In their ultimate show of their bro togetherness, Brooks Koepka and Dustin Johnson hit the gym before nearly every round when they’re in the same golf tournaments.
That includes majors, and Koepka and Johnson had the good fortune of being able to hit the weights Saturday morning instead of grinding through holes left over from the PGA Championship’s rain-delayed second round at Bellerive Country Club.
In a fine mood after he’d scored four-under-par 66 and seized a two-shot lead after the third round, Koepka recalled the scene from hours earlier.
“Today I was in there with Dustin and everybody wanted a picture with Dustin,” Koepka said. “They were talking about him as we left, and I was just standing there laughing.
“They were, like, did you see the No. 1 player in the world was here? I don’t know what to say to that.”
Here’s a comeback: How many majors has he won?
Koepka has yet to take hold in the average sports fan’s consciousness, but that seems destined to change if he prevails Sunday to win a third major — to Johnson’s one — in a little more than a year.
It would be plain ignorant to brush aside the 28-year-old from Florida joining Gene Sarazen, Ben Hogan, Jack Nicklaus and Tiger Woods as the only players to win a U.S. Open and PGA Championship in the same year.
Koepka, who has only one non-major victory on the PGA Tour, already reached rare territory in June when he became only the third player since World War II to capture back-to-back U.S. Opens.
Intense and hardly flashy, Koepka has simply become one of the game’s most complete players, and his confidence is soaring. He has found Bellerive to his liking, and overpowered the course in getting to a 12-under total that put him two shots clear of Adam Scott (65) and three ahead of Jon Rahm (66), Rickie Fowler (69), and Gary Woodland (71).
To win this one, Koepka will have to stave off one of the most star-studded groups of contenders in recent major history.
Among the six players tied at eight under, five have won majors, including perhaps the hungriest man of all, Tiger Woods, who has inserted himself into the final-round mix for a second straight major.
Woods vaulted up the leaderboard with a pair of 66s by playing 29 holes Saturday — 11 from the rain-delayed second round and the entire third round.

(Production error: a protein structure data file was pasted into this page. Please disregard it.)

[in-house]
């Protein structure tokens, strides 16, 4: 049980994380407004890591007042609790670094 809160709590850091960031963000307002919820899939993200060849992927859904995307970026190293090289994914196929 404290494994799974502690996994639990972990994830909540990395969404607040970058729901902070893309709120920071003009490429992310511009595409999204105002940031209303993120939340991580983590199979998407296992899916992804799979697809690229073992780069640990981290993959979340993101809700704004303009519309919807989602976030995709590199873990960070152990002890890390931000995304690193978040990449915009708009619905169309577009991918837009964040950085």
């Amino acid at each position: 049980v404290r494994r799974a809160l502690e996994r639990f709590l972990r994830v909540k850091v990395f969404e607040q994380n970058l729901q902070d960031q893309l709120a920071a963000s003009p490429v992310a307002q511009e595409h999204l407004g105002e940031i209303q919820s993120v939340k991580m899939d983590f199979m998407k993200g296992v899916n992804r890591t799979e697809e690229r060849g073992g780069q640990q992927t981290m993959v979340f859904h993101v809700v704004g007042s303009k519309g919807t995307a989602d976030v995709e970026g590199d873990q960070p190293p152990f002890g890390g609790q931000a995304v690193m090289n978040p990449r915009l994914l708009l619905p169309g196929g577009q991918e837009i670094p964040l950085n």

“I’m just focused on me,” Koepka said. “It feels like, if I do what I’m supposed to do, I should win the golf tournament. Yeah, there’s a lot of star power, and there should be — it’s a major championship. You should see the best players in the world come to the top. And that’s what’s going to make this event very exciting to watch.”
Koepka had a chance Saturday to be Mr. Buzzkill, briefly forging a five-shot lead. But then he killed his own buzz by suffering bogeys off wayward drives at 14 and 15. That was the first time he had faltered since suffering a double bogey on his sixth hole in the first round.
He recovered well — indicative of how he has managed Bellerive. Koepka missed the green on the par-three 16th, but made a lengthy putt to save par. And he once again hammered two shots to reach the green in two on the par-five 17th, where he two-putted for birdie.
In a show of his all-around strengths, Koepka is second in the field in driving distance and eighth in strokes gained putting. The soft Bellerive fairways have given Koepka the confidence to use driver on most holes without the fear of his ball running through to the rough.
“I like the way I’m hitting the ball,” Koepka said. “I’m putting much better, and my short game’s on point this week. So when all those add up, I could see why I played so well.”
Still, Koepka only needed to look at the struggles of his third-round playing partner, Woodland, to know that fortunes can change quickly.
Woodland, who reached a PGA record 10-under through two rounds, had been extremely comfortable on Bellerive. But he suffered two bad lapses in scoring a one-over 71.
He dunked his approach shot in the water at the par-four second hole. And in a bizarre circumstance at the par-four 10th, Woodland made a triple bogey when he blasted a bunker shot over the green. He skulled his next shot back into the same bunker, which had not been raked. From a bad lie in footprint, he barely escaped and eventually made 7.
It should be remembered that, at 34, Woodland has yet to win a major, or even contend very often.
Koepka is a becoming a major beast. In his last 16 starts in the big four, he has two wins and four other top-six finishes.
“I can really tune in the majors,” Koepka said. “I have no idea why. They really get my attention.”
Now he just needs to get the fans’ attention.